Installing wood panel accent wall

Old 08-28-18, 05:31 AM
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Installing wood panel accent wall


Thanks for all of the help so far. My new question is around installation of a wood panel accent wall. We are going to install in our living room, at the focal point of the room (around the TV, etc). My main question is the use of adhesive vs. nails.

Companies like Plank & Mill or Stikwood make it look too easy with the adhesive, but I am concerned about it long term. I don't foresee us wanting to remove it, but in the event it has to come down I'm concerned about the repair that will be required - is it major?

It appears purchasing some paneling and utilizing a Brad gun can save a lot of money, and reduce the headaches down the road. Is it reasonable to consider a serious novice like myself could go this route and not have an eye sore in our main living area?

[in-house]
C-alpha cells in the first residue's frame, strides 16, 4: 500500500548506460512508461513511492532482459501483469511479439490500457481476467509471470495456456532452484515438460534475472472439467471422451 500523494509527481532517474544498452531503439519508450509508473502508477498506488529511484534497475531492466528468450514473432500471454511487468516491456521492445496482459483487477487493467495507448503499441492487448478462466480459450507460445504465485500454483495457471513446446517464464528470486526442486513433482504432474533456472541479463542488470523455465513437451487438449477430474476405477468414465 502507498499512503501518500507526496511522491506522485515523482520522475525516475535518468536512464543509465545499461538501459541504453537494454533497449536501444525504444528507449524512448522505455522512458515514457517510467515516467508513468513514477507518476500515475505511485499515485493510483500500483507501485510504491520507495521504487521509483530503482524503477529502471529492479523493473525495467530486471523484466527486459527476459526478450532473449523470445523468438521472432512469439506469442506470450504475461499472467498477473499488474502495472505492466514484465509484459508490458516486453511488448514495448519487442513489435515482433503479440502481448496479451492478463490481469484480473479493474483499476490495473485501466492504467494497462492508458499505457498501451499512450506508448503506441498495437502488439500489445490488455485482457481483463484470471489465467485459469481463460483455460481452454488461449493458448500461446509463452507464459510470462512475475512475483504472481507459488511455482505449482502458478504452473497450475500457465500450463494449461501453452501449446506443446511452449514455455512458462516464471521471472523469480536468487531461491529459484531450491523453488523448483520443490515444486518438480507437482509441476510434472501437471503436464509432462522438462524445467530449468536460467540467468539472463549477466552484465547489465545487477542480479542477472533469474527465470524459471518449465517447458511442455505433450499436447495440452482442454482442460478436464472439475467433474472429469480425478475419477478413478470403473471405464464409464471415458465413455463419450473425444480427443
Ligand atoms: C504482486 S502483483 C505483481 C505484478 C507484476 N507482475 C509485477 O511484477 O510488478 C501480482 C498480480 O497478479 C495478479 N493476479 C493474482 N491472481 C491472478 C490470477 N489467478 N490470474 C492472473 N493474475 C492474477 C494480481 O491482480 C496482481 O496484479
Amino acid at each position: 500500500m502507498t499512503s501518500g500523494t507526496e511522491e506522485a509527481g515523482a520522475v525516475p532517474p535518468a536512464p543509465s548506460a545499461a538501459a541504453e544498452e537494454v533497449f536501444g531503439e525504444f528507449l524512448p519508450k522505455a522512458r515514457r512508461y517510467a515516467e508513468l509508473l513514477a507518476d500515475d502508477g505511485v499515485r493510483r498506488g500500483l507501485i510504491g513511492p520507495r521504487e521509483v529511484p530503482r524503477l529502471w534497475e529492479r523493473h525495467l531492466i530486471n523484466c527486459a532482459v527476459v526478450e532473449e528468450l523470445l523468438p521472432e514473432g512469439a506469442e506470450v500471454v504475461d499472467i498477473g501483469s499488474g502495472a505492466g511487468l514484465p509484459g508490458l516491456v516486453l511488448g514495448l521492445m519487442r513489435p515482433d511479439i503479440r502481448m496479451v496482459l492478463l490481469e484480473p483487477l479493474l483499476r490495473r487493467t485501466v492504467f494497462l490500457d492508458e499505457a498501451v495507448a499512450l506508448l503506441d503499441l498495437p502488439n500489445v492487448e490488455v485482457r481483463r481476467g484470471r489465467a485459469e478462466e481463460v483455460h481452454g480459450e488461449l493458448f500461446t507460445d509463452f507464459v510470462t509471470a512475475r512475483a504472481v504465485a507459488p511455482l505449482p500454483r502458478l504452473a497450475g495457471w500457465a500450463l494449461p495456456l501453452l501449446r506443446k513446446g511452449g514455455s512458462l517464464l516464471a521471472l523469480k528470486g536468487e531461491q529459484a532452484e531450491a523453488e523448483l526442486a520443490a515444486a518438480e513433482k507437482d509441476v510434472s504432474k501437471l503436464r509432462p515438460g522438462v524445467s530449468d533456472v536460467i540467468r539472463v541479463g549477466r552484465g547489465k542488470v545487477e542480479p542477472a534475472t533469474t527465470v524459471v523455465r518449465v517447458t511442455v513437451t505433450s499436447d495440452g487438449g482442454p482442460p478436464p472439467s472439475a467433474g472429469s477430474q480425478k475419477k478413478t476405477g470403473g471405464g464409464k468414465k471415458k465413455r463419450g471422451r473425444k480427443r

Any insights? Thank you!
Old 08-28-18, 05:44 AM
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A lot depends on what type of wood panels you intend to use.
A nail gun will work well but remember you need to hit the studs with the nails - drywall has very little holding power.
If the wood comes down later there will be repairs needed before you can paint. If the wood is just nailed up it's just a matter of patching all the nail holes. Adhesive almost always destroys the drywall's paper when it's removed. The drywall can be repaired but involves using the correct primer prior to skim coating the wall.
Old 08-28-18, 02:22 PM
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I too recommend a finish nail gun, not a brad nailer. You have to go through your paneling, through your drywall and into a stud, brads are not that long and not that strong either. The benefit of glue is that you don't have to worry about studs and such. But as Marksr said, removal will destroy the drywall. It may be easier to replace drywall down the road "If" needed to make the installation easier and more straight forward now. If it was me, I would glue and nail. Nail not for holding power, but to tack the plank until the glue sets so hitting studs would only be a bonus and not required.

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